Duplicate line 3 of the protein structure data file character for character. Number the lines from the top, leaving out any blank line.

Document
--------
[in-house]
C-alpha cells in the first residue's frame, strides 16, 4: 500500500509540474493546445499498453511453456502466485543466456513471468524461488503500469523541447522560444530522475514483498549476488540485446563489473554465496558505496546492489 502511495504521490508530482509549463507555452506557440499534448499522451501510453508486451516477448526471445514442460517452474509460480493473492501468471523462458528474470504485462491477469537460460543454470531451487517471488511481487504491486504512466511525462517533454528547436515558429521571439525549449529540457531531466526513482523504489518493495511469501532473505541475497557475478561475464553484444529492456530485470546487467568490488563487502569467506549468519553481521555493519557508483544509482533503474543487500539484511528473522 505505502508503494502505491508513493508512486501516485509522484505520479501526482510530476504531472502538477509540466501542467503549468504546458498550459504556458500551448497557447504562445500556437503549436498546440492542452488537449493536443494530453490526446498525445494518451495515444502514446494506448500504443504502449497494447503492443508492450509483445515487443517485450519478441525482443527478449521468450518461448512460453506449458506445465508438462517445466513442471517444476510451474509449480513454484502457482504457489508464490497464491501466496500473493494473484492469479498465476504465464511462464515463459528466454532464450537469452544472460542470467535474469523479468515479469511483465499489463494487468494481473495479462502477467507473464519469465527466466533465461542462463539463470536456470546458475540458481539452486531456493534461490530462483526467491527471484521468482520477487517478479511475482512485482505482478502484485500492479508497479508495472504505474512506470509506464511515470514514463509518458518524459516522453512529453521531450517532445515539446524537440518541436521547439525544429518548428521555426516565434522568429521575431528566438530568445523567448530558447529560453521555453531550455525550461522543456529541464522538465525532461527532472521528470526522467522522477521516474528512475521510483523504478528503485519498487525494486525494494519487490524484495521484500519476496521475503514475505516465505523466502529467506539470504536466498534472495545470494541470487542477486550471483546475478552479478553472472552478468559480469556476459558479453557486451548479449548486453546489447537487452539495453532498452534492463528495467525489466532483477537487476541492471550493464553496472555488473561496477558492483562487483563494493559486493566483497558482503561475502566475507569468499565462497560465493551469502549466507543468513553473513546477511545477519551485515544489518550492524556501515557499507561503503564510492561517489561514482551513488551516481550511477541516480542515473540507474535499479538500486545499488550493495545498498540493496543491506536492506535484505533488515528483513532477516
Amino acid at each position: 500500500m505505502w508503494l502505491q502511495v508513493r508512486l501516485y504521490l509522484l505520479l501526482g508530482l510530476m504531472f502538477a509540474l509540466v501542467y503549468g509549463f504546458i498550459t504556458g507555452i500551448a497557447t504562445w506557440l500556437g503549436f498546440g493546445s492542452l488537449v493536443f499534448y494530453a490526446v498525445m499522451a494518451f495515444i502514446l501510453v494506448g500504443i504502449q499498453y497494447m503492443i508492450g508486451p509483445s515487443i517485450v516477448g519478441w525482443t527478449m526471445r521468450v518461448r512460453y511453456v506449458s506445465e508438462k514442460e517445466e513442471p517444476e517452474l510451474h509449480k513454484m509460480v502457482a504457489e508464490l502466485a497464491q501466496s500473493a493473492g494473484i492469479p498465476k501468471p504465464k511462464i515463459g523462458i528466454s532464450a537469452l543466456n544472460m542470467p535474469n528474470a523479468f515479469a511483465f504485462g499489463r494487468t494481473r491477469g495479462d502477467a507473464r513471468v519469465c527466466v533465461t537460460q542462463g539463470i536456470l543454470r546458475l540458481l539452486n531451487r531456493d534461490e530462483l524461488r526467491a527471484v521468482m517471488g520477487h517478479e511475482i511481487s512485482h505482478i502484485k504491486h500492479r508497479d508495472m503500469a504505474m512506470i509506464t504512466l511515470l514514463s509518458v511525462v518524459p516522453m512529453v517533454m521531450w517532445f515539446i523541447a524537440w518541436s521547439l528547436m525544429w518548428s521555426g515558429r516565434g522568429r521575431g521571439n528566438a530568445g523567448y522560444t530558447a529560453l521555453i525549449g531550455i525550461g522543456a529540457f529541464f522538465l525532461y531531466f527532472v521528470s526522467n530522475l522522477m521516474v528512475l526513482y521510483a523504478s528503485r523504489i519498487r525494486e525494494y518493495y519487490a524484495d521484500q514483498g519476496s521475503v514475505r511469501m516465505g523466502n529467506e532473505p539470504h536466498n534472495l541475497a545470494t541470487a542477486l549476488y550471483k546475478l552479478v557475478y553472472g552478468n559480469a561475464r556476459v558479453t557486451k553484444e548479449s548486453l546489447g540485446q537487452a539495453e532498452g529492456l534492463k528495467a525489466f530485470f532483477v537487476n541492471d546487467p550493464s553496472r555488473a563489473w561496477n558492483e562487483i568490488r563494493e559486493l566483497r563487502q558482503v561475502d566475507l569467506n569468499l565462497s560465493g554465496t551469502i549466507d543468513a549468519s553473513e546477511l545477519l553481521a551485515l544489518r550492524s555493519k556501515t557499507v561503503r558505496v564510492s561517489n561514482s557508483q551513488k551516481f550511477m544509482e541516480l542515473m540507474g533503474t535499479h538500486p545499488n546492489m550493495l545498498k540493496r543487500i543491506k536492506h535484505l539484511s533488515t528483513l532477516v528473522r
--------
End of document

Amino acid at each position: 500500500m505505502w508503494l502505491q502511495v508513493r508512486l501516485y504521490l509522484l505520479l501526482g508530482l510530476m504531472f502538477a509540474l509540466v501542467y503549468g509549463f504546458i498550459t504556458g507555452i500551448a497557447t504562445w506557440l500556437g503549436f498546440g493546445s492542452l488537449v493536443f499534448y494530453a490526446v498525445m499522451a494518451f495515444i502514446l501510453v494506448g500504443i504502449q499498453y497494447m503492443i508492450g508486451p509483445s515487443i517485450v516477448g519478441w525482443t527478449m526471445r521468450v518461448r512460453y511453456v506449458s506445465e508438462k514442460e517445466e513442471p517444476e517452474l510451474h509449480k513454484m509460480v502457482a504457489e508464490l502466485a497464491q501466496s500473493a493473492g494473484i492469479p498465476k501468471p504465464k511462464i515463459g523462458i528466454s532464450a537469452l543466456n544472460m542470467p535474469n528474470a523479468f515479469a511483465f504485462g499489463r494487468t494481473r491477469g495479462d502477467a507473464r513471468v519469465c527466466v533465461t537460460q542462463g539463470i536456470l543454470r546458475l540458481l539452486n531451487r531456493d534461490e530462483l524461488r526467491a527471484v521468482m517471488g520477487h517478479e511475482i511481487s512485482h505482478i502484485k504491486h500492479r508497479d508495472m503500469a504505474m512506470i509506464t504512466l511515470l514514463s509518458v511525462v518524459p516522453m512529453v517533454m521531450w517532445f515539446i523541447a524537440w518541436s521547439l528547436m525544429w518548428s521555426g515558429r516565434g522568429r521575431g521571439n528566438a530568445g523567448y522560444t530558447a529560453l521555453i525549449g531550455i525550461g522543456a529540457f529541464f522538465l525532461y531531466f527532472v521528470s526522467n530522475l522522477m521516474v528512475l526513482y521510483a523504478s528503485r523504489i519498487r525494486e525494494y518493495y519487490a524484495d521484500q514483498g519476496s521475503v514475505r511469501m516465505g523466502n529467506e532473505p539470504h536466498n534472495l541475497a545470494t541470487a542477486l549476488y550471483k546475478l552479478v557475478y553472472g552478468n559480469a561475464r556476459v558479453t557486451k553484444e548479449s548486453l546489447g540485446q537487452a539495453e532498452g529492456l534492463k528495467a525489466f530485470f532483477v537487476n541492471d546487467p550493464s553496472r555488473a563489473w561496477n558492483e562487483i568490488r563494493e559486493l566483497r563487502q558482503v561475502d566475507l569467506n569468499l565462497s560465493g554465496t551469502i549466507d543468513a549468519s553473513e546477511l545477519l553481521a551485515l544489518r550492524s555493519k556501515t557499507v561503503r558505496v564510492s561517489n561514482s557508483q551513488k551516481f550511477m544509482e541516480l542515473m540507474g533503474t535499479h538500486p545499488n546492489m550493495l545498498k540493496r543487500i543491506k536492506h535484505l539484511s533488515t528483513l532477516v528473522r